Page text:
When a Test Told Me I Wasn’t ‘Gifted and Talented’


It started in elementary school. There was a test they gave in the public school system to measure your “giftedness.” If you scored high enough you would be put in with the other high-scoring kids on the GT or “gifted and talented” track. My older sister had been in that group; she’d taken the test two years earlier. I probably felt confident. I probably expected that I, too, would get my scores back to find that I was “gifted and talented.” It never happened. My scores came back, and I didn’t make the cut. That’s the first time I remember being upset, disappointed and even embarrassed about my grades. That’s the first time I remember feeling dumb.

I carried on through elementary school an average and sometimes above-average student. Math was always a struggle for me. I couldn’t seem to get those numbers to do anything they were supposed to. I entered middle school and fell in love with history in seventh grade. In eighth grade I fell in love with English. But I still couldn’t work out those numbers in my brain. Science was starting to be a struggle too, and any time I got a bad grade it served as a reminder that I was not gifted and talented.

As I worked through middle school and early high school, my grades began to decline, and I was getting in trouble regularly over them. To be fair, I know I could have tried harder, but a piece of me seemed to give up because it was so hard to make math and science make sense. I will never forget my ninth grade algebra teacher (who happened to be my sister’s 11th grade chemistry teacher) looking at me after I failed yet another test and wondering out loud, “I can’t believe you’re Amber’s sister. Why can’t you be more like her?” My grades started to suffer in other subjects as well. It wasn’t until I started to do poorly in history (my favorite subject) that my parents and teachers decided it was time to work this thing out. A meeting with the guidance counselor was scheduled and the adults all met to talk about what was going on with me. I was nervous.

I don’t know all that happened in that meeting, but a decision was made that scared me even more than bringing home an “F” in algebra – they were going to schedule me to be tested for learning disabilities. At the end of ninth grade, I sat in a room with a specialist and put together puzzles, answered questions and wrote essays. They called my parents a few weeks or so later with the results. I had a label: LD – learning disabled. I was embarrassed; I realized that not only was I not gifted and talented, I was worse… I was disabled.

In 10th grade I started going to a special education class for an hour a day, and teachers started to make special modifications to their notes and quizzes to help me learn better. It didn’t happen right away, but eventually I started seeing progress. I still couldn’t get those numbers to make sense to me. Math continued to be a struggle until the day I graduated, but my other grades were improving dramatically. My special education teacher started teaching me the tools I needed to learn well. She was the one who told me that “LD” really means “learns differently.” She took an interest in me as a person and taught me that I had something to offer and that I wasn’t stupid. She taught me that I was smart and talented and kind. These were things I knew deep down but had buried away under a pile of bad grades.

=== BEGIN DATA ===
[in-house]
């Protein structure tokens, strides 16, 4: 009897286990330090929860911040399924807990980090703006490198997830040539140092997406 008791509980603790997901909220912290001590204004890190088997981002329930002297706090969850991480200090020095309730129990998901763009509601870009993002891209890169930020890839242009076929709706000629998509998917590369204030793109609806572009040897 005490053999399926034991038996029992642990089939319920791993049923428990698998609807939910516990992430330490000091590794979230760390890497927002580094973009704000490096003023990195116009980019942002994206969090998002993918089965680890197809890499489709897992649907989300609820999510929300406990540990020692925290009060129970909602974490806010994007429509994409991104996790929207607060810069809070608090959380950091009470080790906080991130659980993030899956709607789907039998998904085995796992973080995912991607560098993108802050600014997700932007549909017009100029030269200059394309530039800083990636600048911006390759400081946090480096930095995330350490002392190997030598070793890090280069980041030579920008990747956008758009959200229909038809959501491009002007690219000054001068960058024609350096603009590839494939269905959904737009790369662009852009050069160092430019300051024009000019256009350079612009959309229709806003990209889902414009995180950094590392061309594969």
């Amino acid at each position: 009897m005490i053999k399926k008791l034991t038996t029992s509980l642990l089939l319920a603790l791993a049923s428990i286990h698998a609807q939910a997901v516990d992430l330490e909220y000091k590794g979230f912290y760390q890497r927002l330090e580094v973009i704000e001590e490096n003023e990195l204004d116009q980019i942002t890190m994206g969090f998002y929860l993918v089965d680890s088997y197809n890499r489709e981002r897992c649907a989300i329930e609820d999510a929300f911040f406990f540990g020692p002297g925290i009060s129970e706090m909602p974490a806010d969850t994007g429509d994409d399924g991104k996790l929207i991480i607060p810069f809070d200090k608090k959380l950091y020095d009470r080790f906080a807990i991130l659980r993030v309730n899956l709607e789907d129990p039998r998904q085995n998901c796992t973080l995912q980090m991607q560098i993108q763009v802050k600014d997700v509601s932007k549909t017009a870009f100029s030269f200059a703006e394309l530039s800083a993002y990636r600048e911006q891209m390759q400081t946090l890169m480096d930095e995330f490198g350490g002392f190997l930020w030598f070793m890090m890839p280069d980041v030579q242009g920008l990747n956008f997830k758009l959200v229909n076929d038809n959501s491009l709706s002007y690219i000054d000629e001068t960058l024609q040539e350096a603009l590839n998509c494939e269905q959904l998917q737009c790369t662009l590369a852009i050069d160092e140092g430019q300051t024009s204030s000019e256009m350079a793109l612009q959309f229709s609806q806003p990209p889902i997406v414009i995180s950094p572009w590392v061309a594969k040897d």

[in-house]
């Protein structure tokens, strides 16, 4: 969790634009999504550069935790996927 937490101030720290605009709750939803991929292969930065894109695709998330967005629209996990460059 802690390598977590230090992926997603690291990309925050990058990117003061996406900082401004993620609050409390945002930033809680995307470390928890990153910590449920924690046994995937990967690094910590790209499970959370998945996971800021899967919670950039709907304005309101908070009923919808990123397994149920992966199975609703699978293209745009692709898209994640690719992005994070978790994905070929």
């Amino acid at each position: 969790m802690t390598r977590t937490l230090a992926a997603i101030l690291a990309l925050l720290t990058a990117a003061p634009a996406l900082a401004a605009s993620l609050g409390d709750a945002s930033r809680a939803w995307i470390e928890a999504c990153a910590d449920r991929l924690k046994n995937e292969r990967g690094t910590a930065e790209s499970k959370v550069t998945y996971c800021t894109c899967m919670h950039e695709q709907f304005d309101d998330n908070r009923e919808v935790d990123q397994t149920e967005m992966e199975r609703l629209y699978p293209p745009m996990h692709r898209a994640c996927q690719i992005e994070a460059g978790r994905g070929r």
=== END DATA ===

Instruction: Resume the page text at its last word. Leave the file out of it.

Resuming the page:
One day in my junior year, my parents and I sat down with the guidance counselor to discuss my class schedule and degree plan for the rest of my high school career. There were a few options. Option one was to get your advanced diploma, which sets you up for college. Option two was the standard diploma that sets you up for a tech job or community college. Option three was to take the test to get your GED. As the guidance counselor was talking, it eventually became clear that she was assuming I would just get the standard diploma and get a job right out of high school. While there is absolutely nothing at all wrong with that option,  I wanted to go to a four-year college, and this lady didn’t think I was smart enough. I cut her off and firmly told her, “No, I am getting my advanced diploma, and I am going to college.” I think I shocked her, and I know I made my parents proud. I had regained confidence in myself.

It was the first step in a series of steps that all led me to the knowledge that labels don’t define us and that there are many voices in the world ready to tear you down but only one voice that really matters. I graduated high school with my advanced diploma. A few months later I moved into my college dorm, and just three years after that I received my bachelor’s degree. As much as those accomplishments mean to me, there is something that means even more. I have learned the truth.

I am gifted and talented.

Why? Not because some stupid elementary school test tells me so. Not because I ended high school successfully and overcame the obstacles that stood between me and college. Not because I completed a college degree in three years instead of four. No, none of that tells me I am gifted and talented.

I know I’m gifted and talented because God tells me I am. And you are too. I am enough and you are enough… exactly as we are.

enough(pp_w665_h443)

This post originally appeared on LaurenCasper.com.

Want to end the stigma around disability? Like us on Facebook.

And sign up for what we hope will be your favorite thing to read at night.


Find this story helpful? Share it with someone you care about.